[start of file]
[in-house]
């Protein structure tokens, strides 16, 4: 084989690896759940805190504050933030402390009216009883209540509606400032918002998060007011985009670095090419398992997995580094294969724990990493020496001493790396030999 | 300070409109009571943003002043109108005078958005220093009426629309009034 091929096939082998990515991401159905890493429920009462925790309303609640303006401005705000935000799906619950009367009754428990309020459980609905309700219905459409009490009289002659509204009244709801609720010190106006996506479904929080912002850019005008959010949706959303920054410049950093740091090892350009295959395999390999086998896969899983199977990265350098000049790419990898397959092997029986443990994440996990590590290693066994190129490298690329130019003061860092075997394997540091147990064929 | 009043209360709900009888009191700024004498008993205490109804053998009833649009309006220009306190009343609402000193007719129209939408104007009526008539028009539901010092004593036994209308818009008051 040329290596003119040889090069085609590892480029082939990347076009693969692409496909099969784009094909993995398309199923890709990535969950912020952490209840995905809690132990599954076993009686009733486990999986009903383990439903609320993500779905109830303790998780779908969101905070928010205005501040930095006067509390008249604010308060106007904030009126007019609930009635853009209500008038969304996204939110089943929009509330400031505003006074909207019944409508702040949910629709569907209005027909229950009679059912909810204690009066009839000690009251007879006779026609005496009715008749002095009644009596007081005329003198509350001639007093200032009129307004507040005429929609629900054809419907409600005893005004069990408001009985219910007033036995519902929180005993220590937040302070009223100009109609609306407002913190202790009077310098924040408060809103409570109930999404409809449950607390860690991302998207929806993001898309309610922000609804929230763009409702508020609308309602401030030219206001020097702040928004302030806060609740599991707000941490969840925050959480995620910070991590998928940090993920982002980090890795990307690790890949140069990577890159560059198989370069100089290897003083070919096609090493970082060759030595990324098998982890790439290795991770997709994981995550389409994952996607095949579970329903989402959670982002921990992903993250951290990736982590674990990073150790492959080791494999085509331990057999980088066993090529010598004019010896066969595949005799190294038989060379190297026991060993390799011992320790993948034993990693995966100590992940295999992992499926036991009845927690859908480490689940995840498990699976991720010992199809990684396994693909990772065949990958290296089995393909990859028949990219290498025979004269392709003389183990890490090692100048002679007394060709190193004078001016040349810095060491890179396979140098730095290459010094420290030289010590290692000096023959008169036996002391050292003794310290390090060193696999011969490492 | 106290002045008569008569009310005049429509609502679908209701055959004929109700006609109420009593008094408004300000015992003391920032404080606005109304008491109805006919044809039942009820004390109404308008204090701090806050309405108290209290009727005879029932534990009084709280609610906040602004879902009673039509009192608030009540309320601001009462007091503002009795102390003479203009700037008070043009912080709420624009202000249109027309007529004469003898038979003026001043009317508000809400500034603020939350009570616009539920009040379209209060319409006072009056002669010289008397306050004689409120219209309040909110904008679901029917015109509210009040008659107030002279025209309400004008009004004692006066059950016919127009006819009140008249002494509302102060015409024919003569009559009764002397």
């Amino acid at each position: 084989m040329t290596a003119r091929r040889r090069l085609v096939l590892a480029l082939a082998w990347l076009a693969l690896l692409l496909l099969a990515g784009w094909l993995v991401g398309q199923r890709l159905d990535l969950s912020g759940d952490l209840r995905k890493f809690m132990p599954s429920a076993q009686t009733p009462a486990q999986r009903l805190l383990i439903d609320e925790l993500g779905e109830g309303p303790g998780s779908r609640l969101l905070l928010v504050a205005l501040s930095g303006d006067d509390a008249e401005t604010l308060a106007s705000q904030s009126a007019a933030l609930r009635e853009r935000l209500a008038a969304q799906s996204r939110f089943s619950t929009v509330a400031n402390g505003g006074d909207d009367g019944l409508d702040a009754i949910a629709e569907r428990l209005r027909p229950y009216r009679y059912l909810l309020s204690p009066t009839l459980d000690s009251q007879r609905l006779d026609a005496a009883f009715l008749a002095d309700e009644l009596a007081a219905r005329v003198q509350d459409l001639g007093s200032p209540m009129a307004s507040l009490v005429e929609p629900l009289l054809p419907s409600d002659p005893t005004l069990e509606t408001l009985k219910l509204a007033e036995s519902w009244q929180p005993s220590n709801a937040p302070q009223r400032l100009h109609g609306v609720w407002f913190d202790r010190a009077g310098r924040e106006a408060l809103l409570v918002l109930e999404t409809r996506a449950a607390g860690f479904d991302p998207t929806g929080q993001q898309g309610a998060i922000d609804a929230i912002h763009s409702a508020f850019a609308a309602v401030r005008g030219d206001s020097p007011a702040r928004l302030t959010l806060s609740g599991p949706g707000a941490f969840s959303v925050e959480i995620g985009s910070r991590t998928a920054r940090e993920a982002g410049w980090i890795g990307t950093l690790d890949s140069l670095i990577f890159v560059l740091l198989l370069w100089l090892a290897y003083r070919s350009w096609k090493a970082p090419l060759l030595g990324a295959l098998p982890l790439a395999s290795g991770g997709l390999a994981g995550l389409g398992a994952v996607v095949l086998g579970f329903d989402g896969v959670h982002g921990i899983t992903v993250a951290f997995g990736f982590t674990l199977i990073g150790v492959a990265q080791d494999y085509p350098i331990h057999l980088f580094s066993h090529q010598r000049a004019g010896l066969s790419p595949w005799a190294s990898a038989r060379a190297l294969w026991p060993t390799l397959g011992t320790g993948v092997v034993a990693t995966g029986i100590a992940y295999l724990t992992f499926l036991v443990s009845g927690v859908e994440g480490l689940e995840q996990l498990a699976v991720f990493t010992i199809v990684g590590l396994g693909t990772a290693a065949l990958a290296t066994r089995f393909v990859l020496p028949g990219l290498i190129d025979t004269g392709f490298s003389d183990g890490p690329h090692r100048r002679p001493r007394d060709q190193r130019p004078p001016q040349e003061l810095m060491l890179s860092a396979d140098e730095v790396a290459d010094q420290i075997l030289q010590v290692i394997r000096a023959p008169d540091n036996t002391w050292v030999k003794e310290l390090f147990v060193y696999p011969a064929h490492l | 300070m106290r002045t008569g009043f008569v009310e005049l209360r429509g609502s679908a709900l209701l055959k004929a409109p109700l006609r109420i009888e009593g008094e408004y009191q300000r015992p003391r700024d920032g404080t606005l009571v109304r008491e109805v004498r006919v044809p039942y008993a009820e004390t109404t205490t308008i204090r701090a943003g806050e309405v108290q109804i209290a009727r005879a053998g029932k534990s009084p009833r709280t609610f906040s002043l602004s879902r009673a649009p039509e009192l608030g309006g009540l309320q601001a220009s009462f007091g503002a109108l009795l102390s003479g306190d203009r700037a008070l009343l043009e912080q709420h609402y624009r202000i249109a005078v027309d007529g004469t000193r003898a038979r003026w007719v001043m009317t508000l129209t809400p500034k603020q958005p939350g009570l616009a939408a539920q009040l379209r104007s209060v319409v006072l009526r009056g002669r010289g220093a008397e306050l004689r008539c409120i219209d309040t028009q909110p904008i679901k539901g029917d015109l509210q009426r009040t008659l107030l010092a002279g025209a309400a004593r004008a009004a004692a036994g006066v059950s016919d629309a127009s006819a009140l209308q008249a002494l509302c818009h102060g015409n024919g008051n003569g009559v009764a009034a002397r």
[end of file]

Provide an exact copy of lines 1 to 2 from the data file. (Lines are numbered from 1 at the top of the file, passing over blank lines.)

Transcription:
[in-house]
């Protein structure tokens, strides 16, 4: 084989690896759940805190504050933030402390009216009883209540509606400032918002998060007011985009670095090419398992997995580094294969724990990493020496001493790396030999 | 300070409109009571943003002043109108005078958005220093009426629309009034 091929096939082998990515991401159905890493429920009462925790309303609640303006401005705000935000799906619950009367009754428990309020459980609905309700219905459409009490009289002659509204009244709801609720010190106006996506479904929080912002850019005008959010949706959303920054410049950093740091090892350009295959395999390999086998896969899983199977990265350098000049790419990898397959092997029986443990994440996990590590290693066994190129490298690329130019003061860092075997394997540091147990064929 | 009043209360709900009888009191700024004498008993205490109804053998009833649009309006220009306190009343609402000193007719129209939408104007009526008539028009539901010092004593036994209308818009008051 040329290596003119040889090069085609590892480029082939990347076009693969692409496909099969784009094909993995398309199923890709990535969950912020952490209840995905809690132990599954076993009686009733486990999986009903383990439903609320993500779905109830303790998780779908969101905070928010205005501040930095006067509390008249604010308060106007904030009126007019609930009635853009209500008038969304996204939110089943929009509330400031505003006074909207019944409508702040949910629709569907209005027909229950009679059912909810204690009066009839000690009251007879006779026609005496009715008749002095009644009596007081005329003198509350001639007093200032009129307004507040005429929609629900054809419907409600005893005004069990408001009985219910007033036995519902929180005993220590937040302070009223100009109609609306407002913190202790009077310098924040408060809103409570109930999404409809449950607390860690991302998207929806993001898309309610922000609804929230763009409702508020609308309602401030030219206001020097702040928004302030806060609740599991707000941490969840925050959480995620910070991590998928940090993920982002980090890795990307690790890949140069990577890159560059198989370069100089290897003083070919096609090493970082060759030595990324098998982890790439290795991770997709994981995550389409994952996607095949579970329903989402959670982002921990992903993250951290990736982590674990990073150790492959080791494999085509331990057999980088066993090529010598004019010896066969595949005799190294038989060379190297026991060993390799011992320790993948034993990693995966100590992940295999992992499926036991009845927690859908480490689940995840498990699976991720010992199809990684396994693909990772065949990958290296089995393909990859028949990219290498025979004269392709003389183990890490090692100048002679007394060709190193004078001016040349810095060491890179396979140098730095290459010094420290030289010590290692000096023959008169036996002391050292003794310290390090060193696999011969490492 | 106290002045008569008569009310005049429509609502679908209701055959004929109700006609109420009593008094408004300000015992003391920032404080606005109304008491109805006919044809039942009820004390109404308008204090701090806050309405108290209290009727005879029932534990009084709280609610906040602004879902009673039509009192608030009540309320601001009462007091503002009795102390003479203009700037008070043009912080709420624009202000249109027309007529004469003898038979003026001043009317508000809400500034603020939350009570616009539920009040379209209060319409006072009056002669010289008397306050004689409120219209309040909110904008679901029917015109509210009040008659107030002279025209309400004008009004004692006066059950016919127009006819009140008249002494509302102060015409024919003569009559009764002397």